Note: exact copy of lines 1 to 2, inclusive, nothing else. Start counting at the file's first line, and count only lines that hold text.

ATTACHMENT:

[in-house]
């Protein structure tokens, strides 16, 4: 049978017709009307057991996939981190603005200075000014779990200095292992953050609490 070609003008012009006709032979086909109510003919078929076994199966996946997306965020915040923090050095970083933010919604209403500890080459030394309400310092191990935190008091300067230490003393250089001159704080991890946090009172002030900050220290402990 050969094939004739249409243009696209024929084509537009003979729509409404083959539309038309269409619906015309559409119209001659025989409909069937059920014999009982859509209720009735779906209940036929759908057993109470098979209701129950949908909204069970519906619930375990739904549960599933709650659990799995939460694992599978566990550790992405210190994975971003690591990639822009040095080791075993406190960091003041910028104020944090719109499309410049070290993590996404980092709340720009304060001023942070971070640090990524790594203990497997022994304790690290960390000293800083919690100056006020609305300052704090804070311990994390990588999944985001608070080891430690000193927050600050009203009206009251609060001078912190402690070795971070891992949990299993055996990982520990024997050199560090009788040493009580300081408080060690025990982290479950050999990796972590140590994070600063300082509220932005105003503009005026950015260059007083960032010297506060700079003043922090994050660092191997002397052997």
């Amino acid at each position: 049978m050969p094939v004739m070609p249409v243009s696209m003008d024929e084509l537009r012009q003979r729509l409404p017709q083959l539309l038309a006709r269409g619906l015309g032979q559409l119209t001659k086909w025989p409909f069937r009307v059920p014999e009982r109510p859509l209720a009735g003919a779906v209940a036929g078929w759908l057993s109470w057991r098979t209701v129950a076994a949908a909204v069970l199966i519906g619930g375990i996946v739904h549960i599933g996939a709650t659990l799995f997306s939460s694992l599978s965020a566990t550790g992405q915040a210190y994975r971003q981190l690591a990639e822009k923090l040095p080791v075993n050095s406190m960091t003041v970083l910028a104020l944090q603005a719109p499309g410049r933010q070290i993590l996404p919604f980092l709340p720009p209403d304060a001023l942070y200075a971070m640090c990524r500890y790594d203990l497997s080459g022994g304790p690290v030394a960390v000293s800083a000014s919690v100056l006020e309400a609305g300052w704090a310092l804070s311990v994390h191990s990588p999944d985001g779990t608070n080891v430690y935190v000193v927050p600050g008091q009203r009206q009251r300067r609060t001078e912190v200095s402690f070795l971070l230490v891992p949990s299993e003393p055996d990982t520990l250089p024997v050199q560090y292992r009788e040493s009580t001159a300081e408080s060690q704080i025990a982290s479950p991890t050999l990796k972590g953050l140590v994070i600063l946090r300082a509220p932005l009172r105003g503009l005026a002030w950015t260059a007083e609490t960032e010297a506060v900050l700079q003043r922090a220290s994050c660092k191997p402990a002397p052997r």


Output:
[in-house]
């Protein structure tokens, strides 16, 4: 049978017709009307057991996939981190603005200075000014779990200095292992953050609490 070609003008012009006709032979086909109510003919078929076994199966996946997306965020915040923090050095970083933010919604209403500890080459030394309400310092191990935190008091300067230490003393250089001159704080991890946090009172002030900050220290402990 050969094939004739249409243009696209024929084509537009003979729509409404083959539309038309269409619906015309559409119209001659025989409909069937059920014999009982859509209720009735779906209940036929759908057993109470098979209701129950949908909204069970519906619930375990739904549960599933709650659990799995939460694992599978566990550790992405210190994975971003690591990639822009040095080791075993406190960091003041910028104020944090719109499309410049070290993590996404980092709340720009304060001023942070971070640090990524790594203990497997022994304790690290960390000293800083919690100056006020609305300052704090804070311990994390990588999944985001608070080891430690000193927050600050009203009206009251609060001078912190402690070795971070891992949990299993055996990982520990024997050199560090009788040493009580300081408080060690025990982290479950050999990796972590140590994070600063300082509220932005105003503009005026950015260059007083960032010297506060700079003043922090994050660092191997002397052997």